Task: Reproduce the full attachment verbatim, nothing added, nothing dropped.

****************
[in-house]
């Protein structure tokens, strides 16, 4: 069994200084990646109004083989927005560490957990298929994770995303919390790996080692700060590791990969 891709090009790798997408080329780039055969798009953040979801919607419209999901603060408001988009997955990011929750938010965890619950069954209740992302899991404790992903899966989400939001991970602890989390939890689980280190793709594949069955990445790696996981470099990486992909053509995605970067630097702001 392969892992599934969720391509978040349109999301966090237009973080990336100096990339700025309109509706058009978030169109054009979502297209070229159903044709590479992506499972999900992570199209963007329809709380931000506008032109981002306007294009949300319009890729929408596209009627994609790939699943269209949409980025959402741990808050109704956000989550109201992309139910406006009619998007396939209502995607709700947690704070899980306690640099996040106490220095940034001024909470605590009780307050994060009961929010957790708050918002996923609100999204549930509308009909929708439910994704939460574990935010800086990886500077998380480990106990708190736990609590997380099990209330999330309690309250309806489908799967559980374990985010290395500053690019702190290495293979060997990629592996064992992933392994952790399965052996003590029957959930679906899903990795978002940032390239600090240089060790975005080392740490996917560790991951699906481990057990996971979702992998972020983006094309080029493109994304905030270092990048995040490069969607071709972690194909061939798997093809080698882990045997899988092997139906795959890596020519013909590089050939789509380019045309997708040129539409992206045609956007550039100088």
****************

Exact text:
[in-house]
């Protein structure tokens, strides 16, 4: 069994200084990646109004083989927005560490957990298929994770995303919390790996080692700060590791990969 891709090009790798997408080329780039055969798009953040979801919607419209999901603060408001988009997955990011929750938010965890619950069954209740992302899991404790992903899966989400939001991970602890989390939890689980280190793709594949069955990445790696996981470099990486992909053509995605970067630097702001 392969892992599934969720391509978040349109999301966090237009973080990336100096990339700025309109509706058009978030169109054009979502297209070229159903044709590479992506499972999900992570199209963007329809709380931000506008032109981002306007294009949300319009890729929408596209009627994609790939699943269209949409980025959402741990808050109704956000989550109201992309139910406006009619998007396939209502995607709700947690704070899980306690640099996040106490220095940034001024909470605590009780307050994060009961929010957790708050918002996923609100999204549930509308009909929708439910994704939460574990935010800086990886500077998380480990106990708190736990609590997380099990209330999330309690309250309806489908799967559980374990985010290395500053690019702190290495293979060997990629592996064992992933392994952790399965052996003590029957959930679906899903990795978002940032390239600090240089060790975005080392740490996917560790991951699906481990057990996971979702992998972020983006094309080029493109994304905030270092990048995040490069969607071709972690194909061939798997093809080698882990045997899988092997139906795959890596020519013909590089050939789509380019045309997708040129539409992206045609956007550039100088």